A trademark is a brand name. A trademark or service mark includes any word, name, symbol, device, or any combination, used or intended to be used to identify and distinguish the goods/services of one seller or provider from those of others, and to indicate the source of the goods/services.
- Distinguish your company from others
- Indicate the source of goods
- Distinguish your service from others
- Give permission or licensing rights to other
- Descriptive names that can’t be distinguished from those of other products
- Names that include a geographic location
- Generic names
- Deceptive names
- Proper names or likenesses without consent from the person
- Generic terms, phrases, or the like
- Government symbols or insignia
- Vulgar or disparaging words or phrases
- The likeness of a U.S. President, former or current
- Immoral, deceptive, or scandalous words or symbols
An office action is an official letter sent by the USPTO. In the Office Action a USPTO examining attorney lists any legal problems with your trademark or your application.
Typically six to nine months—if you’re already using your mark in commerce. The USPTO will send an approval, ask for additional info, or send a rejection along with an Office action that requires a response within 6 months. Once your trademark application is filed, it is assigned to a USPTO examination agent within three months. CLICK HERE for the USPTO timeline related to the trademark application process.
Many companies use their names as a brand. Other companies may prefer to use their corporate names in a more limited manner, and eventually may change their relatively unknown corporate name to match their well known brand. Where a company name is used as a trademark, it is desirable to obtain a Federal trademark registration.
While some people still insist that a domain name is only a website address, we would argue that the protection of dot.com brands can be consistent with the principles of trademark law — if they are used as trademarks. Domain names given consistent emphasis as product, service or business identifiers, will receive the greatest degree of protection.
Twitter user names often signify businesses whose tweets are used for marketing and support. This usage creates the potential for conflicts with businesses already using the same or similar names. Twitter does not (yet) have a process for trademark owners to block user names and instead grants user names to the first person or company to apply for them. Registration on Twitter is free, so you may wish to register your company name as a Twitter user name to prevent others from doing so. It is a good idea to use the account periodically after registering, because inactive user names may be deleted.
- Any time you claim rights in a mark, you can use TM (trademark) or SM (service mark) to alert the public to your claim. You do not have to register a mark before you start using TM or SM.
- The ® is the symbol used for federal registration. You can only use ® if your mark is actually registered at the federal level with the United States Patent and Trademark Office (USPTO).
12. I use a slogan to advertise my company’s services. Should I register the slogan as a service mark, or should I copyright it?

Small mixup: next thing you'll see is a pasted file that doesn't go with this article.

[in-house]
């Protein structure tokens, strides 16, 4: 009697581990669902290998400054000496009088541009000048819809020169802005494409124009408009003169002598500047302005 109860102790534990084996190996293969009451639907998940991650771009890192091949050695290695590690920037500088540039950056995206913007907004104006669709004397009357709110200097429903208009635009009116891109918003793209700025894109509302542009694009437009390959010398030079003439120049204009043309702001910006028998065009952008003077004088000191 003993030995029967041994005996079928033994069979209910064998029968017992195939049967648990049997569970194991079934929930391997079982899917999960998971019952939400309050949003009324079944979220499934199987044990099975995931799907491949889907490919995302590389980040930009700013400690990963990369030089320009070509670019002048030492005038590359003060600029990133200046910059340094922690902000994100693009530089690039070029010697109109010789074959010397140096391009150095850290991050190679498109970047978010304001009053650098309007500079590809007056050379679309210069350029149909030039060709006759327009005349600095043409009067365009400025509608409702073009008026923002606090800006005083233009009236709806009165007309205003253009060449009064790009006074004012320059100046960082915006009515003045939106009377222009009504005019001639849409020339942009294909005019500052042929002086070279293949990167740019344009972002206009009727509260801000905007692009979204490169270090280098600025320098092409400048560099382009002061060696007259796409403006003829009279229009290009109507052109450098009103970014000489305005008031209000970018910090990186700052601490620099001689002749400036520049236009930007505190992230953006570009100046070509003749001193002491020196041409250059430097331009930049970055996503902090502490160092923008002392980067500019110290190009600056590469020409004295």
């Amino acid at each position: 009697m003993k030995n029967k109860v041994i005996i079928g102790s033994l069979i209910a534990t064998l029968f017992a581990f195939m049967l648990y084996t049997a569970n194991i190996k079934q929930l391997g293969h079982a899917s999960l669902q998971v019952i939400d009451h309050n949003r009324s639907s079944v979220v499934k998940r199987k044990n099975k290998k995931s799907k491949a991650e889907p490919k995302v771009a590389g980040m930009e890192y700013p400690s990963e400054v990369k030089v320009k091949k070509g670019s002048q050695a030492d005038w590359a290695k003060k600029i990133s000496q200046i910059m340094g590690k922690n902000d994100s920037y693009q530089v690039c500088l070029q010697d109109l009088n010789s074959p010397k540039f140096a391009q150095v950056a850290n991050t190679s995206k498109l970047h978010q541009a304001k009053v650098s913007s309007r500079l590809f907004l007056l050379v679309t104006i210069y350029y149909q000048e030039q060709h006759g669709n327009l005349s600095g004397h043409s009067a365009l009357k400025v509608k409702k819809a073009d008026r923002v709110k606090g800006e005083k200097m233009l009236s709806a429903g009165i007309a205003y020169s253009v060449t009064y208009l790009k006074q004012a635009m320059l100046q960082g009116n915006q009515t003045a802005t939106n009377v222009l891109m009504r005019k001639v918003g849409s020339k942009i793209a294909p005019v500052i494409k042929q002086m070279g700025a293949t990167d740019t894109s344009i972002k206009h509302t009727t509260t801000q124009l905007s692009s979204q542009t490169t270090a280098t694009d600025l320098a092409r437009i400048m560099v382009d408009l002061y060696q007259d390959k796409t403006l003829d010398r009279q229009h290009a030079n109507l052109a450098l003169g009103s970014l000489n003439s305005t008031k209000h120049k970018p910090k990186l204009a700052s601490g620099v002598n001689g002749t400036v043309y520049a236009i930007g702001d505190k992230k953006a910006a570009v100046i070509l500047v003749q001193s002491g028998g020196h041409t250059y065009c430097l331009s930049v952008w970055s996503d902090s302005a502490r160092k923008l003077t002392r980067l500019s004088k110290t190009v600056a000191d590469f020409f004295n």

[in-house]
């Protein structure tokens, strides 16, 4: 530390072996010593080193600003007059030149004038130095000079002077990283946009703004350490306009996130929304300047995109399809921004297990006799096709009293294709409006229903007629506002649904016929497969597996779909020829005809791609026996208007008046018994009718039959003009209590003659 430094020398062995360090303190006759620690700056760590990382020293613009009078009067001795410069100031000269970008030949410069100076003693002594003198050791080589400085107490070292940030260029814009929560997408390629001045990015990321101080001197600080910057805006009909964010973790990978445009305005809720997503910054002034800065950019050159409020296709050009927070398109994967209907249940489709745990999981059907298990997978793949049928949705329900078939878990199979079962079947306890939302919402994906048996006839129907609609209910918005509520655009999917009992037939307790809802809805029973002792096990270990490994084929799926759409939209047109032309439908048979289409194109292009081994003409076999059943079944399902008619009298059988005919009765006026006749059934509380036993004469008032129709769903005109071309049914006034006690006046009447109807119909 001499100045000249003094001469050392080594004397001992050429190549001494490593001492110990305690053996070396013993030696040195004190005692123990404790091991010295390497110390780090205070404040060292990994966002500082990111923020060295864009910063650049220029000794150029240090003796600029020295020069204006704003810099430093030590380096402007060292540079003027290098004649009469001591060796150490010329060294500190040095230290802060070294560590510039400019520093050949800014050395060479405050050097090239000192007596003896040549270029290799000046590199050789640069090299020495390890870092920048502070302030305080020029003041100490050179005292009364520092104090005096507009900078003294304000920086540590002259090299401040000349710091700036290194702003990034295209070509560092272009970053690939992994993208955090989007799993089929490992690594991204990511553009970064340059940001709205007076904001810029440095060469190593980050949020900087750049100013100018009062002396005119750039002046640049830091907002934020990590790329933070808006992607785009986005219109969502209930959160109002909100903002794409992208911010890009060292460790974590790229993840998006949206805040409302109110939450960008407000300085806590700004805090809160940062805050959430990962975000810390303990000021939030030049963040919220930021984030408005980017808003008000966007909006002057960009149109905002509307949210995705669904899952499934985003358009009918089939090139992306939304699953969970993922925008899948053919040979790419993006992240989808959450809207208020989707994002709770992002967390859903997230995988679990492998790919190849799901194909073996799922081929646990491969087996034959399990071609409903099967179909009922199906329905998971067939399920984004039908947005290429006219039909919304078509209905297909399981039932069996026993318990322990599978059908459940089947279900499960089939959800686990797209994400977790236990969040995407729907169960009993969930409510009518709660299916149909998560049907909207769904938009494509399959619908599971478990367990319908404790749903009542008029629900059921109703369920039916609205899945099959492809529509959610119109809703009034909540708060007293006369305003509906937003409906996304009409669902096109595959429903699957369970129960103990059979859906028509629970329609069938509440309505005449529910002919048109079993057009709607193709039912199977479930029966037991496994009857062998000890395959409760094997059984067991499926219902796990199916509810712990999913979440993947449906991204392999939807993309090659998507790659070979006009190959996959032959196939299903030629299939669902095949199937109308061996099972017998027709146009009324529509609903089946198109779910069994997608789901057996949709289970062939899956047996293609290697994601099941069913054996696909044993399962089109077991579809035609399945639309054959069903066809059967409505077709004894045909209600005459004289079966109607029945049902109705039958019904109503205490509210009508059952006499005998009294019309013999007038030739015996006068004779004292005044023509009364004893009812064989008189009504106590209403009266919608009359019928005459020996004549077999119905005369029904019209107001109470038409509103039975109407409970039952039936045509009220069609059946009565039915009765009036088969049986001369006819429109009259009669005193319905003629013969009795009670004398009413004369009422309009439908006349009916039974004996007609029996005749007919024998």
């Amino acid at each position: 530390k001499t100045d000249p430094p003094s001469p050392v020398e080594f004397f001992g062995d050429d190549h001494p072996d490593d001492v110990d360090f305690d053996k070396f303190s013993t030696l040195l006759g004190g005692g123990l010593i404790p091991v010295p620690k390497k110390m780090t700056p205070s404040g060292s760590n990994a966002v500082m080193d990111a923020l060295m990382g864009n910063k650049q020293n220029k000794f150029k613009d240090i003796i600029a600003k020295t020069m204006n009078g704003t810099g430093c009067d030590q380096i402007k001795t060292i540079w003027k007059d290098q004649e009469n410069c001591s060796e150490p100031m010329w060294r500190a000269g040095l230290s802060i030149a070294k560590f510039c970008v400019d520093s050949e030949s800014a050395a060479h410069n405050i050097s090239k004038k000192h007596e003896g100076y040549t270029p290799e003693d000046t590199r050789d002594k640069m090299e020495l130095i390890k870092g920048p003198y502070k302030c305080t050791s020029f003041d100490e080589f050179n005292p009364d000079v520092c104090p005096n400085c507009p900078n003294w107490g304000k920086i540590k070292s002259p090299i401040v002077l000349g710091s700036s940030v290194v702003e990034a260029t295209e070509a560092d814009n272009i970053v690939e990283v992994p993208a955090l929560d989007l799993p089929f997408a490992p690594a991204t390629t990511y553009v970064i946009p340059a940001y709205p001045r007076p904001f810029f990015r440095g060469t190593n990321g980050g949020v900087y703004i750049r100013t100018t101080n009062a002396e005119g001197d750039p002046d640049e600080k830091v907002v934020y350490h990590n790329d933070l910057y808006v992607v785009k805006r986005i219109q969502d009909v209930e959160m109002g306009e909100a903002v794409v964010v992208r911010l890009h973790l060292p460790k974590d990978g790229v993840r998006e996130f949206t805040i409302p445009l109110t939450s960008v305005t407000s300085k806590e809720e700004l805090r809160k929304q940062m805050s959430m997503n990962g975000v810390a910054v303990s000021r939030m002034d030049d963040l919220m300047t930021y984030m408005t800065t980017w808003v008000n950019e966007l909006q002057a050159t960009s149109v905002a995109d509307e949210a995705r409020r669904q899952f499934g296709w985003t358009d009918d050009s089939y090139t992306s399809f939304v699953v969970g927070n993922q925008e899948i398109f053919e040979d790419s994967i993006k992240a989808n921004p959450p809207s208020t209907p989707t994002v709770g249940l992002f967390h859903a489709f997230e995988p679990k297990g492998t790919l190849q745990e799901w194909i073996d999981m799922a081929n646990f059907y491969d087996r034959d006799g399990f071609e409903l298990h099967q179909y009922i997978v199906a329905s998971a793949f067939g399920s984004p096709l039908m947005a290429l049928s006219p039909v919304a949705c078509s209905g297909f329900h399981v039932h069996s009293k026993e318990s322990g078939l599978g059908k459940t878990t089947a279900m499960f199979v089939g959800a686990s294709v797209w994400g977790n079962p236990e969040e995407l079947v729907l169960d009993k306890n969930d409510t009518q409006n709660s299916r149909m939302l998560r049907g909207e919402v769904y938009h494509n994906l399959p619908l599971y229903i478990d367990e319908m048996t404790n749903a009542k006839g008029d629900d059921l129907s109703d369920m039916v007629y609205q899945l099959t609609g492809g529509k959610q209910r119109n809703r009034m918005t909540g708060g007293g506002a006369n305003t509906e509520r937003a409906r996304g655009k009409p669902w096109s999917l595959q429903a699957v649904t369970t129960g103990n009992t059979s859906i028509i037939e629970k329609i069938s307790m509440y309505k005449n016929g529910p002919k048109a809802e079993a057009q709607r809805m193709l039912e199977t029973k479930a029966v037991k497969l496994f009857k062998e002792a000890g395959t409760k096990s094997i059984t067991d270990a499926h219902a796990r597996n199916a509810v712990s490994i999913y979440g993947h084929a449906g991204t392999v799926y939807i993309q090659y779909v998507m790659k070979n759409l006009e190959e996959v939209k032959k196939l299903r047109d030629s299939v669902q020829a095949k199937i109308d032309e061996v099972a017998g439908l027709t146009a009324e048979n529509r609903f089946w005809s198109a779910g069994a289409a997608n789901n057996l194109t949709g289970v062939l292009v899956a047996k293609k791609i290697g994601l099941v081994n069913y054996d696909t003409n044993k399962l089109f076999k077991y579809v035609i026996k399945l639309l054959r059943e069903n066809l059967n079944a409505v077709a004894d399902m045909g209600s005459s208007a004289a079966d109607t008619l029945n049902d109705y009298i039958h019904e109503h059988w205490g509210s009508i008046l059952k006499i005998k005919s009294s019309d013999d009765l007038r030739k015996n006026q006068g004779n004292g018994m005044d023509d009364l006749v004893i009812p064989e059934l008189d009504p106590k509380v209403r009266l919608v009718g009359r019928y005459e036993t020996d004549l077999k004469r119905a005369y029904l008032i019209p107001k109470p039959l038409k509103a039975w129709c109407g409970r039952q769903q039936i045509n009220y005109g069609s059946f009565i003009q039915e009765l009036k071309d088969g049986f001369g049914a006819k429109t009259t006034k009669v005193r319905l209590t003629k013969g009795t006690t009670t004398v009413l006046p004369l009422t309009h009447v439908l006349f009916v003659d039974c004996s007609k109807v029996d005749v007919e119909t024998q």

- Federal copyright law protects an original artistic or literary work, such as a sculpture, play, or musical recording. Generally, short phrases and slogans are not considered “works” and are not covered by copyright. For more information on copyrights, you can visit the United States Copyright Office.
- If your slogan is distinctive and serves to identify the source of your goods or services, then you might be able to register it as a trademark or service mark.
- Whoever owns a mark can apply to register it. A mark can be owned by an individual, a partnership, an incorporated business entity, or another legal entity.
- Generally, a mark is owned by the individual, partnership, or other organization that offers the relevant goods or services. If a business entity, such as a limited liability company, provides the goods or services under a mark, the business entity owns the mark; an individual owner of that business entity does not own the mark.
14. My logo always appears in a certain color scheme. Can I make that color scheme part of my registered mark?
You can, but you do not have to. If you claim any color as part of the mark, then you must describe the color(s) in your description of the mark and provide at least one specimen that is in color and matches the colors, as claimed.
15. What is a specimen? Do I really have to send in three specimens? Will a photograph or photocopy work?
A specimen is an actual sample of how you use the mark in Texas commerce. Acceptable specimens for trademarks include actual tags or labels affixed to goods, actual tags or labels affixed to containers of the goods, packaging, photographs showing that the mark is displayed directly on the goods themselves, or photographs showing the mark in point-of-sale displays. Acceptable specimens for service marks include flyers, newspaper ads, screen shots from web pages, and other actual advertising that makes a clear reference to the services.
16. My application was rejected because my proposed mark is “merely descriptive.” What does that mean?
A mark must distinguish the goods or services provided by one source from the goods and services provided by another source. In order to fulfill this source-indicating function, a mark must be distinctive.